It’s been quite a while since my last post, let alone an astronomy-related one. However, this does not mean I don’t have anything to share! As a matter of fact, I do have a fair backlog of images to process and to post, but it’ll take a while as I’ve been very busy lately. Here’s a sample of my october 2007 deep-sky imaging session (NGC 253, a galaxy in Sculptor):
which is actually my best result of that night… Click on the link below for the full story!
On October 13th, 2007, I went out in the Ligurian Apennines for a deep-sky imaging session together with a few friends of mine, one of them being the well-known italian amateur astronomer Lorenzo Comolli. After a successful double-nighter back last September during the Saint Barthelemy star party which was held in the Italian Alps (Vallee D’Aoste), this time I had planned to do a lot of CCD tricolor and LRGB H-alpha work on a wide selection of deep-sky objects, including a few galaxies and some nebulae. My main scope for deep-sky work is a Skywatcher ED80 refractor used with an Atik 16HR CCD.
That night the air was still, but very damp especially at low elevations, and my observing location which lies at about 1400 m above sea level was barely above this thick laver of haze; in such cases, dew easily condenses in no time all over my equipment (which actually happened).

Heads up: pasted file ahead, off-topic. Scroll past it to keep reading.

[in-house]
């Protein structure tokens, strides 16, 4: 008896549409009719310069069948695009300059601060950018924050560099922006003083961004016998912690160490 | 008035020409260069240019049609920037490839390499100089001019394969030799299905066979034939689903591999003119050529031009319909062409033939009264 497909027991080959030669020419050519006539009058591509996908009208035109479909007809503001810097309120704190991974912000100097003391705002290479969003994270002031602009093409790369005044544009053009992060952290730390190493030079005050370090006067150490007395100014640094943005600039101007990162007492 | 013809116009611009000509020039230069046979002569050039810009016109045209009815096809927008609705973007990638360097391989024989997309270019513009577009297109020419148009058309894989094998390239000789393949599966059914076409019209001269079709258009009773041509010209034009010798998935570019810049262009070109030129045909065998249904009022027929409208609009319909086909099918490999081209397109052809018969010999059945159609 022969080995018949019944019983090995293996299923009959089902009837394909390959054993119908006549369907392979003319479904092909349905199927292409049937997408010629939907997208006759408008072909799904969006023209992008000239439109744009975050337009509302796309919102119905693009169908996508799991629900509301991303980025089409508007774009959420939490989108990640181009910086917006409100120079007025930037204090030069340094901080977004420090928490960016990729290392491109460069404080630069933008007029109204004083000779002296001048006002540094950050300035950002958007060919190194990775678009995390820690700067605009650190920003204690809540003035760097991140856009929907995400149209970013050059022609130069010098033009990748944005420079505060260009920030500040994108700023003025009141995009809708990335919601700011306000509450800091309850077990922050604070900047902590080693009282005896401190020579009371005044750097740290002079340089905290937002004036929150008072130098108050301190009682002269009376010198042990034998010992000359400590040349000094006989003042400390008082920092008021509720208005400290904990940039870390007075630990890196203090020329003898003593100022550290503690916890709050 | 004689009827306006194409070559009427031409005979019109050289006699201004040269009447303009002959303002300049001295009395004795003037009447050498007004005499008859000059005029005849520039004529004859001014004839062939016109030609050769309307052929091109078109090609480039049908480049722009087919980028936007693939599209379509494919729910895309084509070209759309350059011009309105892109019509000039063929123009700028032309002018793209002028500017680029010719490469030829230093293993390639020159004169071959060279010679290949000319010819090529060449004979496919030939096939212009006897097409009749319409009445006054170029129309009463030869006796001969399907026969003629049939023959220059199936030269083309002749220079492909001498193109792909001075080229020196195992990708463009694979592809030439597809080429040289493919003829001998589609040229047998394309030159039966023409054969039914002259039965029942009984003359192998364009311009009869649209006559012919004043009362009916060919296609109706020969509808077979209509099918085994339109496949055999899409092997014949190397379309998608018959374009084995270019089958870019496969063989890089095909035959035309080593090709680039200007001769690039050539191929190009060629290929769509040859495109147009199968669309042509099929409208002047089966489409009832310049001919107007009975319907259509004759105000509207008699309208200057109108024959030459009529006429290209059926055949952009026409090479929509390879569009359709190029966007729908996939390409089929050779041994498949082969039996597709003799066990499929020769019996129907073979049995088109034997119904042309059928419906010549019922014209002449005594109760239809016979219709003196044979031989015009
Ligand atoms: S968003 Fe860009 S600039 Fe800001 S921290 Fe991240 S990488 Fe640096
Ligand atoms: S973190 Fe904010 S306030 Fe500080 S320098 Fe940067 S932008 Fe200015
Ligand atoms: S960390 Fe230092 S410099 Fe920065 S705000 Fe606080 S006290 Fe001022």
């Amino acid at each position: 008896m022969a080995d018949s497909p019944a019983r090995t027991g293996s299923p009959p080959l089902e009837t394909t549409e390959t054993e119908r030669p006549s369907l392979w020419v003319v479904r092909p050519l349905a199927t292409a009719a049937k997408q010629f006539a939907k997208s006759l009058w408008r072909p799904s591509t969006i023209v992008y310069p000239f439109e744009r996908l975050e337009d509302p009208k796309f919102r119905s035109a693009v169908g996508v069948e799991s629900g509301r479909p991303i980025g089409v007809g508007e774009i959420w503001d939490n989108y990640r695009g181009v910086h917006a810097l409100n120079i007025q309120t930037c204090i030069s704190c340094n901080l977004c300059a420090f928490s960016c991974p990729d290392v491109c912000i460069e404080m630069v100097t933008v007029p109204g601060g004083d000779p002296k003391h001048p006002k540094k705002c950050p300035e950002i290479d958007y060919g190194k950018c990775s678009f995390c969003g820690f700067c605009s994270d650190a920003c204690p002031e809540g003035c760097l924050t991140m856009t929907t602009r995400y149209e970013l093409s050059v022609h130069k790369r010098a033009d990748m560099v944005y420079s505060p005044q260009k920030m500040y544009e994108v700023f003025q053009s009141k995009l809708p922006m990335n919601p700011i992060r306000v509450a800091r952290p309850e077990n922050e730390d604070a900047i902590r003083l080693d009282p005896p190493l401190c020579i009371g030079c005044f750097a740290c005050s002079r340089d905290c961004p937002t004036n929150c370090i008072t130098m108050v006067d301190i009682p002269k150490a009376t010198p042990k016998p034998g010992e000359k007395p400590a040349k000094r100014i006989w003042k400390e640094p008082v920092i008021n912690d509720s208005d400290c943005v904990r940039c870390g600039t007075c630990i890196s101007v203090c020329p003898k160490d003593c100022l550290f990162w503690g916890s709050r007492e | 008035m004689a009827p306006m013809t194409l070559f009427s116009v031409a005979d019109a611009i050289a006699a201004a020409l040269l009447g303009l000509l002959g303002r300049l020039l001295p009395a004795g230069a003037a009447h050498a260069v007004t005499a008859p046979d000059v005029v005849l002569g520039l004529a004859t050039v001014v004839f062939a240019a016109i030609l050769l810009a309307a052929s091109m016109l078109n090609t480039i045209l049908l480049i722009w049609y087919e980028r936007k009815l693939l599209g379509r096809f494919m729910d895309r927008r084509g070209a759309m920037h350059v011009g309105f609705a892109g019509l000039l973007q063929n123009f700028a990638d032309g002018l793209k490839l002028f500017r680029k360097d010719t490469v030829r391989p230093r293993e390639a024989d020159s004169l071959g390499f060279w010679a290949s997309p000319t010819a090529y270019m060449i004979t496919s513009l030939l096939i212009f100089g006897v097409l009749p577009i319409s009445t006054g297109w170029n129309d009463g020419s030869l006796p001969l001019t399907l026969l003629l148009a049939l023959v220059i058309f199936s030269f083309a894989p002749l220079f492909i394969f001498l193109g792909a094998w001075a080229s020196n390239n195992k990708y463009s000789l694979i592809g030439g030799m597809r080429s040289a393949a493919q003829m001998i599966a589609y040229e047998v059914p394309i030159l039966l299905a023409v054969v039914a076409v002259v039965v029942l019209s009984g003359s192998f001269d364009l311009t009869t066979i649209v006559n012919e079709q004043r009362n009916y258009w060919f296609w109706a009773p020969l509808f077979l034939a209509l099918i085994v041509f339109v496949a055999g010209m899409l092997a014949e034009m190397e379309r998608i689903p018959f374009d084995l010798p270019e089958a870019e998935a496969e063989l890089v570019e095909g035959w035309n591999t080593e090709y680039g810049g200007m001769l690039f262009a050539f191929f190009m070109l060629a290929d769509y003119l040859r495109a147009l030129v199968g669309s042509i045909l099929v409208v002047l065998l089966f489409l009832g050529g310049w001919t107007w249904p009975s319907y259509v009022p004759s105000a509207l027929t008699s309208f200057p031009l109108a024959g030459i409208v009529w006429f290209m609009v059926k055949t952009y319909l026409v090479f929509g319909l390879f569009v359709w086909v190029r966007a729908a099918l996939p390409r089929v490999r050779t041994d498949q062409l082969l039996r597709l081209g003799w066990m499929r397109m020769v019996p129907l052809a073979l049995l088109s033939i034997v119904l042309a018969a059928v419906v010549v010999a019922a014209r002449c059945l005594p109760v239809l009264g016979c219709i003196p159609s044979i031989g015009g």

My first target of choice was NGC 253, a galaxy located in Sculptor. In mid-October it reaches it culminates in the evening: it’s not really a difficult target, but given its low declination (-25°), there’s no room for a second attempt in the same night for mid-northern latitude observers. Actually it came out quite nice with L:R:G:B 20:5:5:5 minutes of exposure.
Then it was NGC6992’s (Veil Nebula) turn, where I managed to pull off a few 10-minute frames. Here I was dumb enough to forget changing the color filters, so that all exposures of the Veil nebula were actually acquired only in the R channel (40 minutes through an Astronomik R filter):
But unfortunately, the worst still had to come. As the temperature had lowered since the beginning of the imaging session down to a few degrees °C, my Trust USB frame grabber (used for autoguiding) froze up on me: I tried to heat it up several fimes, but it would only work for another 10 minutes before freezing again. Then the idea came to mind to keep it warm by placing it near my laptop’s exhaust fan vents; but in the meantime, it was already well past midnight.
However, Mr. Murphy decided it was not enough: the autoguiding system ceased to function properly, and by no means did I manage to get it to work properly. I spent over two hours on several attempts, such as changing software, guiding interface, etc) but to no avail, as it would always go nuts (i.e. diverge) just a few seconds after starting the autoguiding cycle. I gave up and spent the rest of the night stargazing the good ol’ way before freezing up myself 🙁 .
I still have to figure out what exactly went wrong that night, but for sure I gotta get rid of that chilly grabber, and a major overhaul to my autoguiding rig is at the top of my to-do list!
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